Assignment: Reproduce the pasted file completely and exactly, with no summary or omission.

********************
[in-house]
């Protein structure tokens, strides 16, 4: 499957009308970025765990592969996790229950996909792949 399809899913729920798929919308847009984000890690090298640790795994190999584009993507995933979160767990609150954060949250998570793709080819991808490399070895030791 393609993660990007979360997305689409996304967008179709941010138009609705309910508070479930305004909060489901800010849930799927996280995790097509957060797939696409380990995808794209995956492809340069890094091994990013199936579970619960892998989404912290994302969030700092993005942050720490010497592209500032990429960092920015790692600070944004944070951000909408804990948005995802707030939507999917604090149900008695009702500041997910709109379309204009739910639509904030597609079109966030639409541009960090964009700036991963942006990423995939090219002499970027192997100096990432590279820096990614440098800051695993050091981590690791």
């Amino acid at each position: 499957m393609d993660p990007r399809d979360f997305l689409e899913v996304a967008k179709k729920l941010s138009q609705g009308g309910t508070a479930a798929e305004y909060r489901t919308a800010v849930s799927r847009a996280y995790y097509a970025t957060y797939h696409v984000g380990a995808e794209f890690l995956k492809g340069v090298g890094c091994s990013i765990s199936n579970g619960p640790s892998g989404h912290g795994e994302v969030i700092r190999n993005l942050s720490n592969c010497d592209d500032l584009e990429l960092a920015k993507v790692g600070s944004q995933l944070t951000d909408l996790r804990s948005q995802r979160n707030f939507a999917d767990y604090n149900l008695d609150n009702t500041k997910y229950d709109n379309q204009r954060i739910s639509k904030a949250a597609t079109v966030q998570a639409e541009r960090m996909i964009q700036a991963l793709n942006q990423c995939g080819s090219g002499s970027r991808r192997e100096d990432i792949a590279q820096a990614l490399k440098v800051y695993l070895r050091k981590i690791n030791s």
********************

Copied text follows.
[in-house]
């Protein structure tokens, strides 16, 4: 499957009308970025765990592969996790229950996909792949 399809899913729920798929919308847009984000890690090298640790795994190999584009993507995933979160767990609150954060949250998570793709080819991808490399070895030791 393609993660990007979360997305689409996304967008179709941010138009609705309910508070479930305004909060489901800010849930799927996280995790097509957060797939696409380990995808794209995956492809340069890094091994990013199936579970619960892998989404912290994302969030700092993005942050720490010497592209500032990429960092920015790692600070944004944070951000909408804990948005995802707030939507999917604090149900008695009702500041997910709109379309204009739910639509904030597609079109966030639409541009960090964009700036991963942006990423995939090219002499970027192997100096990432590279820096990614440098800051695993050091981590690791």
């Amino acid at each position: 499957m393609d993660p990007r399809d979360f997305l689409e899913v996304a967008k179709k729920l941010s138009q609705g009308g309910t508070a479930a798929e305004y909060r489901t919308a800010v849930s799927r847009a996280y995790y097509a970025t957060y797939h696409v984000g380990a995808e794209f890690l995956k492809g340069v090298g890094c091994s990013i765990s199936n579970g619960p640790s892998g989404h912290g795994e994302v969030i700092r190999n993005l942050s720490n592969c010497d592209d500032l584009e990429l960092a920015k993507v790692g600070s944004q995933l944070t951000d909408l996790r804990s948005q995802r979160n707030f939507a999917d767990y604090n149900l008695d609150n009702t500041k997910y229950d709109n379309q204009r954060i739910s639509k904030a949250a597609t079109v966030q998570a639409e541009r960090m996909i964009q700036a991963l793709n942006q990423c995939g080819s090219g002499s970027r991808r192997e100096d990432i792949a590279q820096a990614l490399k440098v800051y695993l070895r050091k981590i690791n030791s």